FOLEY ON THE MEND

Doug Foley was at the office of his orthopedic specialist Friday instead of at Maryland International Raceway, continuing his battle with Clay Millican for the Top Fuel lead. The Sewell, New Jersey, driver is starting to mend from injuries he sustained in this past Monday's final round against Millican at the rain-delayed Canadian Nationals finals.

"Doug's doing a lot better. He's still really sore," Tim Lewis, business partner with Foley for the past six and a half years and co-owner of the Torco-sponsored dragster with him, said Friday.
Foley, recovering from a concussion, is banged up from head to toe and, according to Lewis, is "full of bruises."

Foley's left leg is broken in two places, just above the ankle and just below the knee. He has a separated right shoulder and four cracked ribs on his right side. He also suffered a chipped tooth.


Doug Foley was at the office of his orthopedic specialist Friday instead of at Maryland International Raceway, continuing his battle with Clay Millican for the Top Fuel lead. The Sewell, New Jersey, driver is starting to mend from injuries he sustained in this past Monday's final round against Millican at the rain-delayed Canadian Nationals finals.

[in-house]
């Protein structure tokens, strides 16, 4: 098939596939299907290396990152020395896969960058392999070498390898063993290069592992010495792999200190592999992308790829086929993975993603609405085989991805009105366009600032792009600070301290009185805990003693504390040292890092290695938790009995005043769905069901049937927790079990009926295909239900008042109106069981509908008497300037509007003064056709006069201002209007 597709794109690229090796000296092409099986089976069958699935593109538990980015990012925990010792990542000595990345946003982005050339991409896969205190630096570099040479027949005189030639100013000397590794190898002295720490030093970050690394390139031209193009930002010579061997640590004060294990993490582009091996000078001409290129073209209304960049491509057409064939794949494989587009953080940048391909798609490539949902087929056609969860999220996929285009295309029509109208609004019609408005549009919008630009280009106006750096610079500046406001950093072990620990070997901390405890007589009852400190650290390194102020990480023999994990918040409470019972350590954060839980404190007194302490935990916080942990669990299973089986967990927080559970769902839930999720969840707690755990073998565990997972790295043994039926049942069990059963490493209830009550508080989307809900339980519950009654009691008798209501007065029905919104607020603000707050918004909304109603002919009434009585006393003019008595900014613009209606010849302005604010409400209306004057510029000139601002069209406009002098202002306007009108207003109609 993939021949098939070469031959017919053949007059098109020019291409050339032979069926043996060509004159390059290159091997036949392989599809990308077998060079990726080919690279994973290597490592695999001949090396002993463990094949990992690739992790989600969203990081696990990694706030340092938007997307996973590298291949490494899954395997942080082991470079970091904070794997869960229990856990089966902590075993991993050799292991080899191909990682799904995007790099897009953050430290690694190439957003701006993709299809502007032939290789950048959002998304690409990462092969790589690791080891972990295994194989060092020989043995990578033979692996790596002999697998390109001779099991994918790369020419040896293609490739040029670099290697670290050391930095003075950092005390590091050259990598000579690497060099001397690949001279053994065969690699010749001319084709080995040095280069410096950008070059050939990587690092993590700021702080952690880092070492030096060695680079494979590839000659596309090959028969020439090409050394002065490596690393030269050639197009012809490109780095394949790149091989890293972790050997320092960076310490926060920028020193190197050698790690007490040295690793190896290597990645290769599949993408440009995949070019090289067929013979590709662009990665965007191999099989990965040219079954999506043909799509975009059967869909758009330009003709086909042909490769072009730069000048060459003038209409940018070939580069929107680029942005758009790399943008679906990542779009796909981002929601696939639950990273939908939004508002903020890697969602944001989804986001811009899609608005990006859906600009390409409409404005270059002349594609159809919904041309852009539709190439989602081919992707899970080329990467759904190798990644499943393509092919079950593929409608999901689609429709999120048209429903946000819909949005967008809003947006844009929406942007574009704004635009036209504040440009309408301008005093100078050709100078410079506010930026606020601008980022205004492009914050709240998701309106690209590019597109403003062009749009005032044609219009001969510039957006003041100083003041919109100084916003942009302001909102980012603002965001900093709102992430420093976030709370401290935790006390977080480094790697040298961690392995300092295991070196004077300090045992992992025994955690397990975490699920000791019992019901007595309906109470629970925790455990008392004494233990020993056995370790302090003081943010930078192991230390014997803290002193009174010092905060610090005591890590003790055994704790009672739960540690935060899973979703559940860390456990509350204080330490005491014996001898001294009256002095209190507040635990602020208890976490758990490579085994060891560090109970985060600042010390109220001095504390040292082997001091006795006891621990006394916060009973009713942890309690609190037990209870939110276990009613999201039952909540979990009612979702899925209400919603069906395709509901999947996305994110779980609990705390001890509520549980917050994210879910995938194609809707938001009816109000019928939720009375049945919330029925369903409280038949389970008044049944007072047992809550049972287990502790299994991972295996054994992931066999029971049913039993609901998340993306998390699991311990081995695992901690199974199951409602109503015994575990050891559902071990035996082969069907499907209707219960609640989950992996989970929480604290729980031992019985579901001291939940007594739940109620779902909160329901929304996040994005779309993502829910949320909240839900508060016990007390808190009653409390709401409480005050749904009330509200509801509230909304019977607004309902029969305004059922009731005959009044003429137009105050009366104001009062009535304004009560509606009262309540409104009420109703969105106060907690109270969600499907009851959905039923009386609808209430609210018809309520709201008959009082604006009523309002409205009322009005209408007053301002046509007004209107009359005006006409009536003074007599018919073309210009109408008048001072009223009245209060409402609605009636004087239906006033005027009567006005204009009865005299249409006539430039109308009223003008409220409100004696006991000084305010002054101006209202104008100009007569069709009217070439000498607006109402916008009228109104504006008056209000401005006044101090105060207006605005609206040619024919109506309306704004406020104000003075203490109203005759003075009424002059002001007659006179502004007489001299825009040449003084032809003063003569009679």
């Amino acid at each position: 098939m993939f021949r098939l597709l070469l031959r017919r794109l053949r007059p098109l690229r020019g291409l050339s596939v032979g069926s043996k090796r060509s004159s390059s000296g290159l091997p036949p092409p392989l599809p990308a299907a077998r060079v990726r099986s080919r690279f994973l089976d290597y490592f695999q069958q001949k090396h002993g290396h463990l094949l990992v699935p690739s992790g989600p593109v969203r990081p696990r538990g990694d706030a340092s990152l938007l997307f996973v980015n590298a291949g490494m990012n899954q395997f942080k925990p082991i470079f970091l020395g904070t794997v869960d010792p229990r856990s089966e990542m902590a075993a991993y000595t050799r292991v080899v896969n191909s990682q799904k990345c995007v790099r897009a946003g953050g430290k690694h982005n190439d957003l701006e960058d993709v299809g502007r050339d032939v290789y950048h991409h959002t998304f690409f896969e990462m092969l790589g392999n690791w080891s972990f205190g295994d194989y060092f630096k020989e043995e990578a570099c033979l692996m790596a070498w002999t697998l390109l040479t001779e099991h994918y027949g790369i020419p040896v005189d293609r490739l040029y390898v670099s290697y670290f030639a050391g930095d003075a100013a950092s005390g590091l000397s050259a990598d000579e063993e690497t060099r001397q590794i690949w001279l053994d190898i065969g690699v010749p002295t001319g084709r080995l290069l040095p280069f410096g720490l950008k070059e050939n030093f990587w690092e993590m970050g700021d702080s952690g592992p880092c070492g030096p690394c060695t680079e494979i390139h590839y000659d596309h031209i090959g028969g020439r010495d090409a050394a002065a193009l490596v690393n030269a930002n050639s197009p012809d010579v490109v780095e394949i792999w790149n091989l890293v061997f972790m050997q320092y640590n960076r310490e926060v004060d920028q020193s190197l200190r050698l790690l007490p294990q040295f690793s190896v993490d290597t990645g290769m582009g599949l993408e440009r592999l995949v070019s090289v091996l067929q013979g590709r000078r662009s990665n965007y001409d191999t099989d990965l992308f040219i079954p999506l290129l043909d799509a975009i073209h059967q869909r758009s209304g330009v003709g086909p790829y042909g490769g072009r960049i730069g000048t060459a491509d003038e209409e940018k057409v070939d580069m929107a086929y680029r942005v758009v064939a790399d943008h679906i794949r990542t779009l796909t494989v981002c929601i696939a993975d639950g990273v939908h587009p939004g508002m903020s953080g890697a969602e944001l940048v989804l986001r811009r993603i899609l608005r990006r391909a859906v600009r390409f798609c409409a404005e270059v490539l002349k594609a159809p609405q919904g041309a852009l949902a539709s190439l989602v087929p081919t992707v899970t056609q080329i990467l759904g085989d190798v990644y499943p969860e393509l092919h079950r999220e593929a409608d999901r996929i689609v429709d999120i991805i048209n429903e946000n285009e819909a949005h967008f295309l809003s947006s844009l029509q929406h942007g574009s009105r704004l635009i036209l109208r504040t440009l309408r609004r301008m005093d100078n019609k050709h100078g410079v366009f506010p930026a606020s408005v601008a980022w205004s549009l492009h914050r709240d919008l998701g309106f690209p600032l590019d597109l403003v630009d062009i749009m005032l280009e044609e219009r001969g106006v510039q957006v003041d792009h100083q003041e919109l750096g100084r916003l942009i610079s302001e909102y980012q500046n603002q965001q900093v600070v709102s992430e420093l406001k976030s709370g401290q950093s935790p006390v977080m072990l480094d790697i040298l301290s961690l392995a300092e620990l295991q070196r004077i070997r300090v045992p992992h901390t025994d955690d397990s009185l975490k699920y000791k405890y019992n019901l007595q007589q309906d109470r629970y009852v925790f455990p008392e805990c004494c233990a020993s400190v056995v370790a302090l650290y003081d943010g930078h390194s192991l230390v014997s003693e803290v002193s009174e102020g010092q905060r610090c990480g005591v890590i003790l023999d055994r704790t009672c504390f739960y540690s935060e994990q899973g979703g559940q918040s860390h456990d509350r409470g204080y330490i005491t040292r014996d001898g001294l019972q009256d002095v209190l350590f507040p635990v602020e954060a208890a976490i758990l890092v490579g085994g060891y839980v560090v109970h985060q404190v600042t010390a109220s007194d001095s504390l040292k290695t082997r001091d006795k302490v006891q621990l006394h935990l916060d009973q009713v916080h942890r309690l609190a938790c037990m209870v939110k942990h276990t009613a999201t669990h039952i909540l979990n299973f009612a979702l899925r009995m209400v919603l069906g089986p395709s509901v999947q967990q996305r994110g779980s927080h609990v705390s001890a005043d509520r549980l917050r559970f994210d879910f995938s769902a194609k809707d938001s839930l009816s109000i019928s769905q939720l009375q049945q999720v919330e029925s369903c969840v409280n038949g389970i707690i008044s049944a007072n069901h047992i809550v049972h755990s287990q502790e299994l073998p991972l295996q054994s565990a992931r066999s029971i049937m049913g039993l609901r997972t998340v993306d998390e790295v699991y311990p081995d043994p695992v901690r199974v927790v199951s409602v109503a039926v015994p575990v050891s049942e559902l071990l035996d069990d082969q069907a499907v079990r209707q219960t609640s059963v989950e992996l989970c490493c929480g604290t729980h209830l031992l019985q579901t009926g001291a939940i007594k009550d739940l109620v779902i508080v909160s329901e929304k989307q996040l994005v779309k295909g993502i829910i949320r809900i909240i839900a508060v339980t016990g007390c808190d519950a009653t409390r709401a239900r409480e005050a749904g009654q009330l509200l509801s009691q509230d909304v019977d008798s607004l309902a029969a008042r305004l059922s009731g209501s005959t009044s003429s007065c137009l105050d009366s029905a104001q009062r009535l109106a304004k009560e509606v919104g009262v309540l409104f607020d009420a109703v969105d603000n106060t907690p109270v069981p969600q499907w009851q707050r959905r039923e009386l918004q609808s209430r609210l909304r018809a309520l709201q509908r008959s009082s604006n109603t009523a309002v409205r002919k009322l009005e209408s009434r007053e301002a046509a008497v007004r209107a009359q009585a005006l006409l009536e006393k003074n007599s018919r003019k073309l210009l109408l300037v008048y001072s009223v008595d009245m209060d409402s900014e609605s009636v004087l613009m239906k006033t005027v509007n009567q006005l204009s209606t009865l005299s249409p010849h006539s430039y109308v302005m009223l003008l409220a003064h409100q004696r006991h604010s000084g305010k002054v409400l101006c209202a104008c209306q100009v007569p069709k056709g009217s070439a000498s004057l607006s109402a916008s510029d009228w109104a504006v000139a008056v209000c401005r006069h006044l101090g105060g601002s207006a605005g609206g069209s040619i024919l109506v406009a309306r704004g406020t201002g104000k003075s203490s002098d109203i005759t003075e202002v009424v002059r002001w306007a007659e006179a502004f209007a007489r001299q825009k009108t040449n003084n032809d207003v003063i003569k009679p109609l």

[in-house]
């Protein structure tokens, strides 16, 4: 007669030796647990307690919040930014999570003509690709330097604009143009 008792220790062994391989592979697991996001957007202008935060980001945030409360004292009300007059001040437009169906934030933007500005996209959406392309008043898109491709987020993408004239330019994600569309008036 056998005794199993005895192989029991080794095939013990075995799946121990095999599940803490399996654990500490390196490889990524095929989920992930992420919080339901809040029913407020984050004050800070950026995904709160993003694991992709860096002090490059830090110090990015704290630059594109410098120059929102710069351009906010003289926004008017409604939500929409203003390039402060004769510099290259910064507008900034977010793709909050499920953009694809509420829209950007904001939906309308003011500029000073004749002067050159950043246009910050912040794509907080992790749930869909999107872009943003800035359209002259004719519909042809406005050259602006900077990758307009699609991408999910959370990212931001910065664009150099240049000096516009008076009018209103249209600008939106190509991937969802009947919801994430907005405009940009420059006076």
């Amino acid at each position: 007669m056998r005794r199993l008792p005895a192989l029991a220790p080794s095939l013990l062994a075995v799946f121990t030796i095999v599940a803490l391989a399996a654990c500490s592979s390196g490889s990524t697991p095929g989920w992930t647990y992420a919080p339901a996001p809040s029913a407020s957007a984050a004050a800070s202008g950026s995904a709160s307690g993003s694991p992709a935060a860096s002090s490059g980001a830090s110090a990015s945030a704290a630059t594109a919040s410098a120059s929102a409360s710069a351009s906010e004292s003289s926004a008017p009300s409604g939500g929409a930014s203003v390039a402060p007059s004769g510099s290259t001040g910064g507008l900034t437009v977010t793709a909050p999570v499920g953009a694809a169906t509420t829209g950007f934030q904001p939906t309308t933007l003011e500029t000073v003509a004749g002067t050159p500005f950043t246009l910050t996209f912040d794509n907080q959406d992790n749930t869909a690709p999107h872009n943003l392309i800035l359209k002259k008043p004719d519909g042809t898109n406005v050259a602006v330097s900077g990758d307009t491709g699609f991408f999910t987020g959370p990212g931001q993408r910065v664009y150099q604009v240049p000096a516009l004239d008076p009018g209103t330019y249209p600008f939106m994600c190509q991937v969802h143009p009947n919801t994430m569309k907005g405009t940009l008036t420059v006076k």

"Doug's doing a lot better. He's still really sore," Tim Lewis, business partner with Foley for the past six and a half years and co-owner of the Torco-sponsored dragster with him, said Friday.
Foley, recovering from a concussion, is banged up from head to toe and, according to Lewis, is "full of bruises."

Foley's left leg is broken in two places, just above the ankle and just below the knee. He has a separated right shoulder and four cracked ribs on his right side. He also suffered a chipped tooth.

Lewis said Foley complained of a sore tongue, and everyone assumed he had bitten his tongue during the accident. However, he said, the doctor discovered that a chipped piece of Foley's tooth was embedded in his tongue.

Lewis said Foley "has no recollection of the run. He has no recollection of the entire day."

The crash "really rang his bell pretty hard," Lewis said "He would speak. The words were clear . . . but the sentences didn't make sense. I could see that his thought pattern was not right, and it concerned me a great deal. But it got better and better and . . . now his thought process is working."

Lewis said when the accident occurred, "I was a nervous wreck. I just was sitting there, watching my world come down, crashing around me. But I could see he was in good hands and he was going to get through this. . . . I'm confident now he will be."
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